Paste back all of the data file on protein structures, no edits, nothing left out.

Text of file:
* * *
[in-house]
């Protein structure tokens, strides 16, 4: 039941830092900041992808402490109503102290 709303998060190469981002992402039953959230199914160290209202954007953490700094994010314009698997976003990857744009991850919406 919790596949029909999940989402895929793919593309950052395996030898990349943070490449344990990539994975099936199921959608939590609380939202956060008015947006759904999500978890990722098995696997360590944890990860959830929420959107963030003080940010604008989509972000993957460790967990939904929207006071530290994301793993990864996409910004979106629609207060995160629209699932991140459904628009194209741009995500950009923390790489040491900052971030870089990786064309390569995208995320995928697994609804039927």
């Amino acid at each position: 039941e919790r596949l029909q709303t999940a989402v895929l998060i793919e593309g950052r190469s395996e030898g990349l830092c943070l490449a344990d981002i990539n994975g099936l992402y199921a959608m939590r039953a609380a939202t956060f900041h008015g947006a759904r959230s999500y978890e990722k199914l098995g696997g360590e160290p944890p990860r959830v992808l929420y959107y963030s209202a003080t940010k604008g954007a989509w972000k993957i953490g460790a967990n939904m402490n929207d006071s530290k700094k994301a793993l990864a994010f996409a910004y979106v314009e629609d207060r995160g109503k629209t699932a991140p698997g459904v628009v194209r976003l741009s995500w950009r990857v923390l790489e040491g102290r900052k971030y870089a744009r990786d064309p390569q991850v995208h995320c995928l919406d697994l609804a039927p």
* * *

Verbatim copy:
[in-house]
């Protein structure tokens, strides 16, 4: 039941830092900041992808402490109503102290 709303998060190469981002992402039953959230199914160290209202954007953490700094994010314009698997976003990857744009991850919406 919790596949029909999940989402895929793919593309950052395996030898990349943070490449344990990539994975099936199921959608939590609380939202956060008015947006759904999500978890990722098995696997360590944890990860959830929420959107963030003080940010604008989509972000993957460790967990939904929207006071530290994301793993990864996409910004979106629609207060995160629209699932991140459904628009194209741009995500950009923390790489040491900052971030870089990786064309390569995208995320995928697994609804039927």
């Amino acid at each position: 039941e919790r596949l029909q709303t999940a989402v895929l998060i793919e593309g950052r190469s395996e030898g990349l830092c943070l490449a344990d981002i990539n994975g099936l992402y199921a959608m939590r039953a609380a939202t956060f900041h008015g947006a759904r959230s999500y978890e990722k199914l098995g696997g360590e160290p944890p990860r959830v992808l929420y959107y963030s209202a003080t940010k604008g954007a989509w972000k993957i953490g460790a967990n939904m402490n929207d006071s530290k700094k994301a793993l990864a994010f996409a910004y979106v314009e629609d207060r995160g109503k629209t699932a991140p698997g459904v628009v194209r976003l741009s995500w950009r990857v923390l790489e040491g102290r900052k971030y870089a744009r990786d064309p390569q991850v995208h995320c995928l919406d697994l609804a039927p």